AMARILLO, Texas (KAMR/KCIT) — For U.S. Air Force Reservist Master Sergeant Hector Flores, enlisting in the military was an easy decision.
“You know, it’s pretty easy, it’s pretty seamless,” said Flores.
He attributes part of his decision to the ROTC program at Palo Duro High School.
“I really liked the environment. I liked a lot of the stuff that we learned, and I figured if that was pretty easy how much harder is it doing it in real life when I graduated,” said Flores. “Then I liked all the travel opportunities as well. So I guess you can say for the past 20 years, I was able to travel a lot.”
Flores said this decision was bigger than himself. So how did this impact his family?
“I didn’t even plan on having a family, but life happens, and I ended up with two beautiful boys and a wife and, and so even being in the military, they grew accustomed to just us constantly moving and a lot of networking and basically doing the same thing that I did,” said Flores.
At the time of our interview, Flores was deployed to Kuwait
“It’s safe to say that Kuwait has made me very humbled about Texas heat,” said Flores.
When he is back in Amarillo, he works to plug veterans into opportunities and resources… Though Brothers-Sisters Of Our Military (BOOM) Adventures. It is a non-profit organization that serves those who serve the American people, striving to not only provide the best experience for service members but to also help them in their everyday struggle with the persistent mental and physical hardships they face.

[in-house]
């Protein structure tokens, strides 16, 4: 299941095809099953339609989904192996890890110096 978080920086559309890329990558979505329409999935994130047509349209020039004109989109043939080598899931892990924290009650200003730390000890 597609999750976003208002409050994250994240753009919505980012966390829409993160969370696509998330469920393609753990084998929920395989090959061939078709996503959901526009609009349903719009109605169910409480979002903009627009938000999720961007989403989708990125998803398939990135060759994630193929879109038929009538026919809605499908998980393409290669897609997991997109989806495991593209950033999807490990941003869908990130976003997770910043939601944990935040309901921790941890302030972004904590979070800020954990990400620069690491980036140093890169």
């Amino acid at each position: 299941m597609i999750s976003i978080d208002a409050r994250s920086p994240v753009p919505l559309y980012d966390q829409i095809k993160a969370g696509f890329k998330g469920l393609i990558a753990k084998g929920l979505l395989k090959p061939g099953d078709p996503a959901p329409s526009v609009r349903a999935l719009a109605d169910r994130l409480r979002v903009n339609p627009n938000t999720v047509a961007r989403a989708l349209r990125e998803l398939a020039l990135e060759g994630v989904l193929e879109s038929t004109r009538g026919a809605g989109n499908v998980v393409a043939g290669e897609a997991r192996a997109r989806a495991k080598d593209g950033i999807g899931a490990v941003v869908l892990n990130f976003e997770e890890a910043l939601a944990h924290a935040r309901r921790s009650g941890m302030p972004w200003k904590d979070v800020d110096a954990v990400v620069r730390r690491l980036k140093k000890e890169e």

“We kind of help assist in plugging them into … resources. So as an organization, we help out with that, ultimately, but really, when they come out, we kind of treat them to some hunting trips, some fishing trips, and kind of create this bond and family that they’ve kind of not so much forgotten, but have inherently just missed. So once we group them all back in, and is any veteran or first responder that can be involved with this, but we start to create this big tight unit of a family,” said Flores.
“We kind of understand each other in the sense that a normal, it’s a civilian person, most likely wouldn’t. So since we all get each other, we all come from different sort of dynamics, when it comes to jobs, we can each provide something for that veteran themselves,” Flores said. “We’ve created scholarships that we can help assist with Gold Star families that they can benefit from because they need to be taken care of too. It’s not just the veterans themselves or the first responder themselves, but it’s also the families included.”
Flores said his experiences have opened him up to new perceptions of the world, and offer this advice to those looking to enlist.
“Keep an open mind, be very flexible, and always be ready to change on the go and do something different completely every single day, and then just run with it. Don’t take life so seriously, just enjoy what it does actually overcome the obstacles and continue growing and evolving, and it’ll make sure that you do the same,” said Flores.